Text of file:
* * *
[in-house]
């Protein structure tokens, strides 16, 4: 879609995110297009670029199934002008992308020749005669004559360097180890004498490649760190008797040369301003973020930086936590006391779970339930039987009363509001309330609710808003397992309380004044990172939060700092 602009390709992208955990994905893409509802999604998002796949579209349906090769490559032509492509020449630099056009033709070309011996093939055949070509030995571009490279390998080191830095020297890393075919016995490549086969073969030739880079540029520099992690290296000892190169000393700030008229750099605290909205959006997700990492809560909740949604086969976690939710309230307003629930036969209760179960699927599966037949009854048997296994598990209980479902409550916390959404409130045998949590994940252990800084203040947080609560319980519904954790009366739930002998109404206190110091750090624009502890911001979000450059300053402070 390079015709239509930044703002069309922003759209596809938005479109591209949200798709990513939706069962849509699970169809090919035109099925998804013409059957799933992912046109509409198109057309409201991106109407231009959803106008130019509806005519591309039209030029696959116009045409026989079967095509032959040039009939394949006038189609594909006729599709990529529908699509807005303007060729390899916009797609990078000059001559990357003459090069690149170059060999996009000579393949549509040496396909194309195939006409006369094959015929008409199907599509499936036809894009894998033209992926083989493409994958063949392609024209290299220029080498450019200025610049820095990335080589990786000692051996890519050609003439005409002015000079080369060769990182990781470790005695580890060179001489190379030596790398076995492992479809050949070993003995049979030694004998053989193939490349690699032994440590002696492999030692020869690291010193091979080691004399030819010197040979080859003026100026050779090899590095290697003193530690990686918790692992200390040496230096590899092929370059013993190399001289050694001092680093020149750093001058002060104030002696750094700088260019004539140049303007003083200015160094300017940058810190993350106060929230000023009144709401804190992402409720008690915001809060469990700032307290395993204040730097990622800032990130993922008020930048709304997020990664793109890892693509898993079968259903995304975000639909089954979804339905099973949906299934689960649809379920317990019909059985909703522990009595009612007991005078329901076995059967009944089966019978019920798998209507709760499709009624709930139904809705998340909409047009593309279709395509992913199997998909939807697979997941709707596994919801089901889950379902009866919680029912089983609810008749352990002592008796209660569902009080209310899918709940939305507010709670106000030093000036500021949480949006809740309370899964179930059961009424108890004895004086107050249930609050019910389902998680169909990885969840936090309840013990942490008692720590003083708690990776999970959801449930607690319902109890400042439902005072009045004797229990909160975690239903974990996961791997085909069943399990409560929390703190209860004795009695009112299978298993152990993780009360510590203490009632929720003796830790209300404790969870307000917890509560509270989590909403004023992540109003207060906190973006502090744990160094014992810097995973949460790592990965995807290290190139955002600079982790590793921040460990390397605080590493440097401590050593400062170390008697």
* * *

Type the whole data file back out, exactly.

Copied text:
[in-house]
């Protein structure tokens, strides 16, 4: 879609995110297009670029199934002008992308020749005669004559360097180890004498490649760190008797040369301003973020930086936590006391779970339930039987009363509001309330609710808003397992309380004044990172939060700092 602009390709992208955990994905893409509802999604998002796949579209349906090769490559032509492509020449630099056009033709070309011996093939055949070509030995571009490279390998080191830095020297890393075919016995490549086969073969030739880079540029520099992690290296000892190169000393700030008229750099605290909205959006997700990492809560909740949604086969976690939710309230307003629930036969209760179960699927599966037949009854048997296994598990209980479902409550916390959404409130045998949590994940252990800084203040947080609560319980519904954790009366739930002998109404206190110091750090624009502890911001979000450059300053402070 390079015709239509930044703002069309922003759209596809938005479109591209949200798709990513939706069962849509699970169809090919035109099925998804013409059957799933992912046109509409198109057309409201991106109407231009959803106008130019509806005519591309039209030029696959116009045409026989079967095509032959040039009939394949006038189609594909006729599709990529529908699509807005303007060729390899916009797609990078000059001559990357003459090069690149170059060999996009000579393949549509040496396909194309195939006409006369094959015929008409199907599509499936036809894009894998033209992926083989493409994958063949392609024209290299220029080498450019200025610049820095990335080589990786000692051996890519050609003439005409002015000079080369060769990182990781470790005695580890060179001489190379030596790398076995492992479809050949070993003995049979030694004998053989193939490349690699032994440590002696492999030692020869690291010193091979080691004399030819010197040979080859003026100026050779090899590095290697003193530690990686918790692992200390040496230096590899092929370059013993190399001289050694001092680093020149750093001058002060104030002696750094700088260019004539140049303007003083200015160094300017940058810190993350106060929230000023009144709401804190992402409720008690915001809060469990700032307290395993204040730097990622800032990130993922008020930048709304997020990664793109890892693509898993079968259903995304975000639909089954979804339905099973949906299934689960649809379920317990019909059985909703522990009595009612007991005078329901076995059967009944089966019978019920798998209507709760499709009624709930139904809705998340909409047009593309279709395509992913199997998909939807697979997941709707596994919801089901889950379902009866919680029912089983609810008749352990002592008796209660569902009080209310899918709940939305507010709670106000030093000036500021949480949006809740309370899964179930059961009424108890004895004086107050249930609050019910389902998680169909990885969840936090309840013990942490008692720590003083708690990776999970959801449930607690319902109890400042439902005072009045004797229990909160975690239903974990996961791997085909069943399990409560929390703190209860004795009695009112299978298993152990993780009360510590203490009632929720003796830790209300404790969870307000917890509560509270989590909403004023992540109003207060906190973006502090744990160094014992810097995973949460790592990965995807290290190139955002600079982790590793921040460990390397605080590493440097401590050593400062170390008697």